The old man has been rather out of his element recently, visiting the largely treeless landscapes of the north.
There is now no naturally occurring woodland on Shetland, although small bushes of birch, hazel, aspen and sallow can sometimes be found in places inaccessible to sheep and burning such as on inland cliffs and on islands in freshwater lochs. However, when the first settlers arrived there was at least a scattered cover of trees and scrub; no doubt highly wind-pruned in exposed areas but with more substantial trees where conditions were more sheltered.
Pollen records from different parts of Shetland indicate that from about 9,000 – 10,000 years ago birch and hazel woodland developed with some juniper and aspen. Alder and oak may have been present locally, possibly even some elm and ash, although some of the pollen recovered may be that blown across from the Continent. The woods were probably quite open as there are also records for various tall herbs and ferns, such as are now found with the patches of remnant scrub. By between 6,000 and 4,000 years ago (depending on the locality) most of the tree cover had been lost. High levels of charcoal (indicating burning) and evidence for farming settlements suggest humans were partly responsible, although the spread of peat would have also been encouraged by cooler wetter conditions.
The rich archaeological record of these past settlers attracted us to the islands; there is an outstanding collection of prehistoric remains through to those of the Norse settlers. The surviving features are mainly stone, but trees and wood were by no means unimportant in the lives of their builders.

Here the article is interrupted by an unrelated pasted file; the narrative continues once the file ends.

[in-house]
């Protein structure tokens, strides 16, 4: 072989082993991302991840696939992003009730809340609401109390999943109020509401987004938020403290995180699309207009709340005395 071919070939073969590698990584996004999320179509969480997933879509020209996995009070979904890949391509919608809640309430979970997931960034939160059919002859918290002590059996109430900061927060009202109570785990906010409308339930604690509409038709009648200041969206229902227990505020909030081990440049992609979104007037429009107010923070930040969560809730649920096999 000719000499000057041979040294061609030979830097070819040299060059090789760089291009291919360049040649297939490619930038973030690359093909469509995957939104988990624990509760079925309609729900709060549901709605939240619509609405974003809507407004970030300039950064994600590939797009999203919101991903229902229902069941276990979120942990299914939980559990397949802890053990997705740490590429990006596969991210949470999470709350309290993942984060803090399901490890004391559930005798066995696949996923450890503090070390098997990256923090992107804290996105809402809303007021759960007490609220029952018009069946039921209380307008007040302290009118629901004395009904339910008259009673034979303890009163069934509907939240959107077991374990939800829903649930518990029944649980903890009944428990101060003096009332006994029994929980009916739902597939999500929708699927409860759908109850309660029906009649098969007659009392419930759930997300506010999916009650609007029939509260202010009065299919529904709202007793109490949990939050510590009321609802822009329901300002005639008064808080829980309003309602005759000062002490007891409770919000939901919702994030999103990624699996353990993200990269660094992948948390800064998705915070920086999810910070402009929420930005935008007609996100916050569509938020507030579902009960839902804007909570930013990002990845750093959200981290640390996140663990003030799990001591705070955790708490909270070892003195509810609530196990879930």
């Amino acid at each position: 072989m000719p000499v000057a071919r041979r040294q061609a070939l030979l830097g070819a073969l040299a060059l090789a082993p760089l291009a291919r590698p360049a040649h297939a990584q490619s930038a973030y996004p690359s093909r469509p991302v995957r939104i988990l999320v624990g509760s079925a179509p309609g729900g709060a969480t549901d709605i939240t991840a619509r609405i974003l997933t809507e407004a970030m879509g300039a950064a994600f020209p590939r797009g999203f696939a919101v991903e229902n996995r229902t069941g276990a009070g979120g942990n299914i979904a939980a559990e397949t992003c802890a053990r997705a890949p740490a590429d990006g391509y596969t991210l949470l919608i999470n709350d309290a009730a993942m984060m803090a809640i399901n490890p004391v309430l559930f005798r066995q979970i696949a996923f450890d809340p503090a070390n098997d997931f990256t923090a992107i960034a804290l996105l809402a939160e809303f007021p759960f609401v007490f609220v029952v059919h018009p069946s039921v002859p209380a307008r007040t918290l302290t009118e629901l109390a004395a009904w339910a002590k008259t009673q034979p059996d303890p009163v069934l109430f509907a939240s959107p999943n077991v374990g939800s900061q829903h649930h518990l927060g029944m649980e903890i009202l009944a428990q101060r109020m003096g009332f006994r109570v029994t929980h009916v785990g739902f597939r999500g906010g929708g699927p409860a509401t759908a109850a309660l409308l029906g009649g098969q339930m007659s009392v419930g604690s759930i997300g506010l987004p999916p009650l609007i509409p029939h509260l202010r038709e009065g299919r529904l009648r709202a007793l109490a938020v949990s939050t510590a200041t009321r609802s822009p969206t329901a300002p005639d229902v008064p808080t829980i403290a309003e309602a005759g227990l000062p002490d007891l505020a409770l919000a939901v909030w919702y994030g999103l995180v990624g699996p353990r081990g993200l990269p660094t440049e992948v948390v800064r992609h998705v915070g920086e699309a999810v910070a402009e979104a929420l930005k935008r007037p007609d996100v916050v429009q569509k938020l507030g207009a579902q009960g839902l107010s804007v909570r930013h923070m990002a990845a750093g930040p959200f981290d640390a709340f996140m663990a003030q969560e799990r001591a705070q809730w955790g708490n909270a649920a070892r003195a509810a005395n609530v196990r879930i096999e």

The early settlers could have used locally cut birch poles, to help support the roofs of their roundhouses, but even when much of the native tree cover had been lost, wood was still available. Large quantities of timber were once swept into the sea from the forests of North America and some would eventually have been washed up on the shores of these Atlantic islands. These could have provided the large timbers needed to support the floors of brochs or the spruce logs that held up the roof of the Neolithic Stanydale ‘temple’. Driftwood could also have been used for firewood. In later times after the spread of peat use for domestic burning, fuelwood may still have remained important as a source of charcoal for the smelting of metal.
The Norse settlers may have imported wood from time to time for special projects and re-used timbers from decommissioned boats built elsewhere, a tradition that continued into much later times. However use of driftwood and any surviving local sources continued. The stone built long-houses are thought to have had internal paneling while birch bark provided a water-proof underlay to the turfs that covered the roofs.
What of current and future tree cover? A few small planted shelterbelts were seen and wind-sculpted trees and bushes in gardens. Our local guide commented that there were more of these around than when he was growing up – evidence of climate change or simply more appreciation of the shelter trees and shrubs provide? Sycamore has come into its own, as around Pennine farmhouses; willow, alder, various conifers were also seen. Roses formed thickets one-two metres high around some gardens but I did not see any brambles – there are only half-a-dozen spots on the BSBI atlas for the islands. I had been told there were recent records for oak on Yell and Unst (the most northerly inhabitated islands of the archipelago) but I did not see those either.
Given some initial protection from the elements and from sheep there are probably many more places where trees and shrubs could grow. At the moment lack of a seed source could often be limiting but as the garden patches mature further woody encroachment seems likely.